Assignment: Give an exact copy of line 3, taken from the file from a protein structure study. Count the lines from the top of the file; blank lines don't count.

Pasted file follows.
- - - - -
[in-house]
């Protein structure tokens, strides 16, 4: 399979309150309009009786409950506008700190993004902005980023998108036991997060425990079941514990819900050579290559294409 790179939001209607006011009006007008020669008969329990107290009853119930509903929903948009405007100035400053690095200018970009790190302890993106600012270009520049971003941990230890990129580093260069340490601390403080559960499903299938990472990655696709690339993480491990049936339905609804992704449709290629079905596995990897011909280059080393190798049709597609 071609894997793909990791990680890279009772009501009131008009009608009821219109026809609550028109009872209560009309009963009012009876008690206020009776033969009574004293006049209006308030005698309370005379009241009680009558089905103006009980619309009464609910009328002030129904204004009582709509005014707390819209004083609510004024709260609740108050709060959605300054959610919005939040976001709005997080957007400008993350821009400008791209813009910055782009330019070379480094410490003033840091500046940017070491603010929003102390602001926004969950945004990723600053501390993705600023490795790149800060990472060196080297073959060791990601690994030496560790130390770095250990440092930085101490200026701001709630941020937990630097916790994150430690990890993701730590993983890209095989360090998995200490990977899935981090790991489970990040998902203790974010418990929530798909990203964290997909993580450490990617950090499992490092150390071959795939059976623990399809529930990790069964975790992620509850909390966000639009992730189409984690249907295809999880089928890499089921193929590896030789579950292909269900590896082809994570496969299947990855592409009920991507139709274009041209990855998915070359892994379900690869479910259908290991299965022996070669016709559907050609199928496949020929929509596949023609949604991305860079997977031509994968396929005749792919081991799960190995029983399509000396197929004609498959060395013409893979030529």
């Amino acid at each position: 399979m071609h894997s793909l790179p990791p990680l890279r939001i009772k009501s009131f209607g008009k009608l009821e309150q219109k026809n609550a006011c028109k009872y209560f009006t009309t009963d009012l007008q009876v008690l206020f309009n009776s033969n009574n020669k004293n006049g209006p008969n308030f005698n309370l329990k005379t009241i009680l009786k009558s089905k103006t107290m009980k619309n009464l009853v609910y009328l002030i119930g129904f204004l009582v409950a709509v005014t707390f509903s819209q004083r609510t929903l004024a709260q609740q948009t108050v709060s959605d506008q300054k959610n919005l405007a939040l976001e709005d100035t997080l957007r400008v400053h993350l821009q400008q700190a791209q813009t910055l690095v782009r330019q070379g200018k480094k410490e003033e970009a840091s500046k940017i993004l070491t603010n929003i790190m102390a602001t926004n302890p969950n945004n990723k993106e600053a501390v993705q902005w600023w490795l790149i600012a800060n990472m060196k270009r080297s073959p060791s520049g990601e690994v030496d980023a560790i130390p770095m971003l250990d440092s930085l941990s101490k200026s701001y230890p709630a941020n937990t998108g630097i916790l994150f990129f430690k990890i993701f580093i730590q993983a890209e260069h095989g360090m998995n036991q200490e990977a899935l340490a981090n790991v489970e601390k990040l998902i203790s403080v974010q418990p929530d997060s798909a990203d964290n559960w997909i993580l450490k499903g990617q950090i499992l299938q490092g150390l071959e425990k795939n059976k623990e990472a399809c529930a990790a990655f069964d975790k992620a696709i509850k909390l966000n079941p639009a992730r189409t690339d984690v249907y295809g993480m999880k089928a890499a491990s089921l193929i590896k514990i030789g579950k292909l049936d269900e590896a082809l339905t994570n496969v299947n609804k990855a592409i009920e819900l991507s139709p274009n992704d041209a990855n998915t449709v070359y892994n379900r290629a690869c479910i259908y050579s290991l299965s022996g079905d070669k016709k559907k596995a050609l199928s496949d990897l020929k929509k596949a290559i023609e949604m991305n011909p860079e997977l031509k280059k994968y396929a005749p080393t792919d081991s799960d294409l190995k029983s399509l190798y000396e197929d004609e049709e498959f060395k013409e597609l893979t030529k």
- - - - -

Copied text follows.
């Amino acid at each position: 399979m071609h894997s793909l790179p990791p990680l890279r939001i009772k009501s009131f209607g008009k009608l009821e309150q219109k026809n609550a006011c028109k009872y209560f009006t009309t009963d009012l007008q009876v008690l206020f309009n009776s033969n009574n020669k004293n006049g209006p008969n308030f005698n309370l329990k005379t009241i009680l009786k009558s089905k103006t107290m009980k619309n009464l009853v609910y009328l002030i119930g129904f204004l009582v409950a709509v005014t707390f509903s819209q004083r609510t929903l004024a709260q609740q948009t108050v709060s959605d506008q300054k959610n919005l405007a939040l976001e709005d100035t997080l957007r400008v400053h993350l821009q400008q700190a791209q813009t910055l690095v782009r330019q070379g200018k480094k410490e003033e970009a840091s500046k940017i993004l070491t603010n929003i790190m102390a602001t926004n302890p969950n945004n990723k993106e600053a501390v993705q902005w600023w490795l790149i600012a800060n990472m060196k270009r080297s073959p060791s520049g990601e690994v030496d980023a560790i130390p770095m971003l250990d440092s930085l941990s101490k200026s701001y230890p709630a941020n937990t998108g630097i916790l994150f990129f430690k990890i993701f580093i730590q993983a890209e260069h095989g360090m998995n036991q200490e990977a899935l340490a981090n790991v489970e601390k990040l998902i203790s403080v974010q418990p929530d997060s798909a990203d964290n559960w997909i993580l450490k499903g990617q950090i499992l299938q490092g150390l071959e425990k795939n059976k623990e990472a399809c529930a990790a990655f069964d975790k992620a696709i509850k909390l966000n079941p639009a992730r189409t690339d984690v249907y295809g993480m999880k089928a890499a491990s089921l193929i590896k514990i030789g579950k292909l049936d269900e590896a082809l339905t994570n496969v299947n609804k990855a592409i009920e819900l991507s139709p274009n992704d041209a990855n998915t449709v070359y892994n379900r290629a690869c479910i259908y050579s290991l299965s022996g079905d070669k016709k559907k596995a050609l199928s496949d990897l020929k929509k596949a290559i023609e949604m991305n011909p860079e997977l031509k280059k994968y396929a005749p080393t792919d081991s799960d294409l190995k029983s399509l190798y000396e197929d004609e049709e498959f060395k013409e597609l893979t030529k």